A bearded vulture has been seen flying once again over Romania, for the first time in 83 years, according to a statement of the Romanian Ornithological Society.
The bearded vulture (Gypaetus barbatus) is one of the four species of vultures that used to live in Romania.
However, the vulture was last seen on Romanian territory in 1933.
The vulture that is now flying over Romania is named Adonis and is one of the birds that were supposed to contribute to the restoration of the bearded vulture population in France.
The vulture was released in the Massif Central in France in 2014, but didn’t stay there.
The bird left France and flew over several countries such as Denmark, Slovakia, Belarus, Poland, Ukraine, and now Romania.
A satellite transmitter tracks the bird’s route. The bearded vulture is a diurnal bird of prey, characteristic to mountain areas, being typically present at altitudes between 500 and 4,000 meters.
However, it was also found at 7,500 meters altitude, in the Himalayas. It is 105 –125 cm long and weights between 4.5 and 7.8 kg. The female is slightly larger than the male. The wingspan is between 235 and 275 cm.
A juvenile yellow-bellied sapsucker (Sphyrapicus varius) pecks at a ginkgo tree at BBG. Photo by Steven Severinghaus.
by Joe Giunta.
What do the wolf, the beaver, and the yellow-bellied sapsucker have in common? Each is a keystone species, that is, a species that by its actions may affect a whole community. In many cases, other species greatly depend upon their actions for food, shelter, and habitat.
As a predator, the wolf keeps certain animal populations, like deer, from becoming overabundant and destructive to the surrounding habitat. The beaver creates habitat for songbirds, ducks, and muskrats by building dams.
The yellow-bellied sapsucker provides not only habitat but also food for other species.
This medium-sized woodpecker is what’s known as a primary cavity-nesting bird. It makes—by drilling into a somewhat decayed tree—a cavity where it can build a nest and raise young.
The next year, secondary cavity-nesting birds like swallows, chickadees, and bluebirds can then move in to nest there and raise their own young.
The yellow-bellied sapsucker is also a great provider of food. It drills many “wells” in living trees that bleed throughout the year. The sap attracts insects, and the sapsucker feeds on those as well as the sap itself.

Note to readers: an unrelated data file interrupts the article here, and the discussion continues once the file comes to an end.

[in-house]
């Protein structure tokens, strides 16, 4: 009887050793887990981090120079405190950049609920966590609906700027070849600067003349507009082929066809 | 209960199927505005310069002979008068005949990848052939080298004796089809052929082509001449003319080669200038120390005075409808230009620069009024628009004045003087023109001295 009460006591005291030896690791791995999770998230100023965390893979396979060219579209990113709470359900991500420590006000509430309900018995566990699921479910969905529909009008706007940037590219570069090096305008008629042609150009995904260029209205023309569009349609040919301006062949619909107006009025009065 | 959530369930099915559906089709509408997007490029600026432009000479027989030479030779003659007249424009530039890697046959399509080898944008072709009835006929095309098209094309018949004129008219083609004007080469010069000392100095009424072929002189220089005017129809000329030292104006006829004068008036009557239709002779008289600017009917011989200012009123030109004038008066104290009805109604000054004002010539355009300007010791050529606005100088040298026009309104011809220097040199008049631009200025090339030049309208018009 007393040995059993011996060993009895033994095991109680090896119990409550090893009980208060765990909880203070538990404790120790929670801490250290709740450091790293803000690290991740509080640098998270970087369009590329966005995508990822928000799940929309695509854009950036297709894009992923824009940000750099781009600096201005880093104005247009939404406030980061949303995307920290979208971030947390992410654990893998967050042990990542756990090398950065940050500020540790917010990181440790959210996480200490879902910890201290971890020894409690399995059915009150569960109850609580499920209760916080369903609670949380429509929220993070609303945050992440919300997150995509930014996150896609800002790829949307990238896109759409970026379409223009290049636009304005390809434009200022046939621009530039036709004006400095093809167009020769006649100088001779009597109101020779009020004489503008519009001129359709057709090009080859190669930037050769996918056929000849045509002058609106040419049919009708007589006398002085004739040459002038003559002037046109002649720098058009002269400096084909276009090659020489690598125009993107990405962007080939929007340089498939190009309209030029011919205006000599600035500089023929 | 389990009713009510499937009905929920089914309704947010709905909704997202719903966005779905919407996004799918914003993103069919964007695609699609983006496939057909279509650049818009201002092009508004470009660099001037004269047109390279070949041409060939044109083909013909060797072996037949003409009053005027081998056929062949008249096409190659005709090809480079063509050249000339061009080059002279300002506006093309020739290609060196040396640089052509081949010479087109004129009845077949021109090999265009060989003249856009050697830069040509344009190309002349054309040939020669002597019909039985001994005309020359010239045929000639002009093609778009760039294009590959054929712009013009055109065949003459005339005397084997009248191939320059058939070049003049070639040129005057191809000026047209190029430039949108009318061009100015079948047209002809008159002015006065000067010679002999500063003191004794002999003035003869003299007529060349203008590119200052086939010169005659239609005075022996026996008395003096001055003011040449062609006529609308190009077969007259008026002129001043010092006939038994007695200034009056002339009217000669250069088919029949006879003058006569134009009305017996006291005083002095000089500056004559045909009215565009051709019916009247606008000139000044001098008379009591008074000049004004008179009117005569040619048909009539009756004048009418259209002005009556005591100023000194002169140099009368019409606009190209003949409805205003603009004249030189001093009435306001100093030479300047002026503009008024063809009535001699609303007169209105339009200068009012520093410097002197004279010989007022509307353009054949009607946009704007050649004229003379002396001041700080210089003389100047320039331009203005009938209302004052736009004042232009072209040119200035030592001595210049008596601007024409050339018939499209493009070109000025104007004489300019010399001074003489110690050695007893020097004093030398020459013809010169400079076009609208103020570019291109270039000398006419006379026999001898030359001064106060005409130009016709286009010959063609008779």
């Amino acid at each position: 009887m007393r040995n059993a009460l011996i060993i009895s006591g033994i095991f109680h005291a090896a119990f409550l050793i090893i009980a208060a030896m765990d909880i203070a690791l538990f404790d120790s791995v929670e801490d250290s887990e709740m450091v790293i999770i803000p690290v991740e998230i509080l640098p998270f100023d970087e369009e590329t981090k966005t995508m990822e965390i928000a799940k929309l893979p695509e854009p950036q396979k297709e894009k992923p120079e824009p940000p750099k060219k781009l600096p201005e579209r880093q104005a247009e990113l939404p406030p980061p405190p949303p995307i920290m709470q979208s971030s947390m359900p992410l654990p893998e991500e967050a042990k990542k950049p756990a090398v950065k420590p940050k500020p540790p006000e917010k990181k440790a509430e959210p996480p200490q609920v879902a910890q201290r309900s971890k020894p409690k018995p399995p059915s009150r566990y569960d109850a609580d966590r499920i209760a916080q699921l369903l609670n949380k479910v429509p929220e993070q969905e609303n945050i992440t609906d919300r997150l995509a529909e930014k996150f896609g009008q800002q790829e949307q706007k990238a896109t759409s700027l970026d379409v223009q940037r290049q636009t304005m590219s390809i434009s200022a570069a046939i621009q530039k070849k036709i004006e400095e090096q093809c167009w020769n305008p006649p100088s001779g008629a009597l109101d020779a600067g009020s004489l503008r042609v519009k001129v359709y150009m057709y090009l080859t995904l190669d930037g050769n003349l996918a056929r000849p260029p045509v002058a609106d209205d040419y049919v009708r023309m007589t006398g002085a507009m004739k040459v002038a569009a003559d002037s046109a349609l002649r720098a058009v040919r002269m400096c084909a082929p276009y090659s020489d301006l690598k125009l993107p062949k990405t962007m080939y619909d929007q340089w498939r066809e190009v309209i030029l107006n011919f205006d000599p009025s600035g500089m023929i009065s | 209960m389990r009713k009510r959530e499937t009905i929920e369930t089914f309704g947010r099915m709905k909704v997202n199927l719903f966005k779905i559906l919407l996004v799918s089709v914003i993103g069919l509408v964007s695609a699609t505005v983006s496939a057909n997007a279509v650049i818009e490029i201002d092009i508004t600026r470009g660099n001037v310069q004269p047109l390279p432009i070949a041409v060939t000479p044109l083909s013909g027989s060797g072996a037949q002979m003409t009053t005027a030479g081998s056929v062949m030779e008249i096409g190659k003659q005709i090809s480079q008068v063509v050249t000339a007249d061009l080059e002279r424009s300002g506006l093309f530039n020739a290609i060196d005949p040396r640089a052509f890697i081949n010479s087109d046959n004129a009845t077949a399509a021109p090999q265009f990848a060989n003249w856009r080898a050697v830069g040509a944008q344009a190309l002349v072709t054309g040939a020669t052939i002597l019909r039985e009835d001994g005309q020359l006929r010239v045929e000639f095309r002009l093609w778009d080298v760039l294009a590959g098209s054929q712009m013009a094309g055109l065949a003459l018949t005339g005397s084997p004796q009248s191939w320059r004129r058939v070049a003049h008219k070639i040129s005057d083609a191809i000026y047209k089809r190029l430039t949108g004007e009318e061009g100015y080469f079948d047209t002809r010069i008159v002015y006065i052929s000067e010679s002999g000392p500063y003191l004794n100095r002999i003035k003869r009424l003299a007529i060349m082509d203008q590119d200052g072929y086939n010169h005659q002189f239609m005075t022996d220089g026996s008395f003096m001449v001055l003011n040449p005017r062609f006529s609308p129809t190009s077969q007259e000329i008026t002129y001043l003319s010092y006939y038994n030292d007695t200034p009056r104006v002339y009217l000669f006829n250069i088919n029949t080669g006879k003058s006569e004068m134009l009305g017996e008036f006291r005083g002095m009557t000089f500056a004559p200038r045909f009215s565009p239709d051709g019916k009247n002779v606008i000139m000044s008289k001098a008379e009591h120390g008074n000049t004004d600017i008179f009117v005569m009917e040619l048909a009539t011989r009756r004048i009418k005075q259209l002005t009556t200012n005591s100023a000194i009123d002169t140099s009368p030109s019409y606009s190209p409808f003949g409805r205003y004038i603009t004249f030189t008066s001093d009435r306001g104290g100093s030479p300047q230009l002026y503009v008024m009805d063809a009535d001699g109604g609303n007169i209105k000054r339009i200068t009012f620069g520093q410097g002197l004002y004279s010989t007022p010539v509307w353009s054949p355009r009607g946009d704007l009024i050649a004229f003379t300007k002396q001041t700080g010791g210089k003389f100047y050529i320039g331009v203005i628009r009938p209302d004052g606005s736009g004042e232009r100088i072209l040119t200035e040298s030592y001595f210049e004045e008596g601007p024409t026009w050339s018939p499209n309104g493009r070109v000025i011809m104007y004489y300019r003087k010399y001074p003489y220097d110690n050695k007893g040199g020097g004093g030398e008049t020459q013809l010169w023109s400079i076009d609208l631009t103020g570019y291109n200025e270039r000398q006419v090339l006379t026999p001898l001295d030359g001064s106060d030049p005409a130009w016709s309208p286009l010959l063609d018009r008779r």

Other small birds like warblers and hummingbirds, as well as butterflies and bats, also come to these sap wells to feed.
Sapsucker wells have been found in over a hundred species of trees, but the sapsucker seems to prefer trees that bleed more than others, such as red maple and birch.
Photo by Kathrin Swoboda/Audubon Photography Awards
Category: Amateur Species
Location: Huntley Meadows Park, Alexandria, Virginia.
Camera: Nikon D500 with Nikon 200-500mm f/5.6E ED VR lens; 1/800 second at f/6.3; ISO 2500
Story Behind the Shot: I visit this park near my home to photograph blackbirds on cold mornings, often aiming to capture the “smoke rings” that form from their breath as they sing out.
On this occasion, I arrived early on a frigid day and heard the cry of the blackbirds all around the boardwalk.
This particular bird was very vociferous, singing long and hard.
I looked to set it against the dark background of the forest, shooting to the east as the sun rose over the trees, backlighting the vapour.
Bird Lore: Red-winged Blackbirds are some of the most abundant and conspicuous birds in North America.
Beginning in early spring, males perch above marshes, pond edges, damp fields, and roadside ditches, flaring their red shoulder patches and belting out arresting songs to announce their claims to breeding territories.
This peculiar device, in the collection of the Science Museum in South Kensington, London, looks like a tiny gas chamber a movie villain would use.
Throw in your enemy—in this case, a small innocent canary—close the hatch, turn open the valve to let in poisonous gas from the cylinder above, and then laugh manically as the bird suffocates and dies.
In reality, it’s the opposite. This device is used not to kill canaries, but to revive them. The cylinder attached to the top of the metal box contains life giving oxygen.
They are known as Canary Resuscitators. Coal miners used to go down to work carrying canaries with them in glass chambers such as these.
Underground mines can contain potentially deadly gases such as carbon monoxide that can form during an accident such as fire or an explosion.
The colorless gas is equally deadly to both humans and canaries alike, but canaries are much more susceptible to the gas, and react more quickly and visibly than humans do, thus alerting miners to the presence of the poisonous gas.
When a disaster strikes inside a mine, rescue workers would descend into the mine carrying a canary in a Resuscitator.
The glass and metal box has a circular open door in the front to let air in, but a grill prevents the canary from escaping.
If there is carbon monoxide in the air, the canary would show signs of distress. It would start swaying noticeably on its perch and eventually fall of it.
If the canary loses consciousness, the door to the box would be closed and the valve opened, allowing oxygen from the tank on top to be released and revive the canary.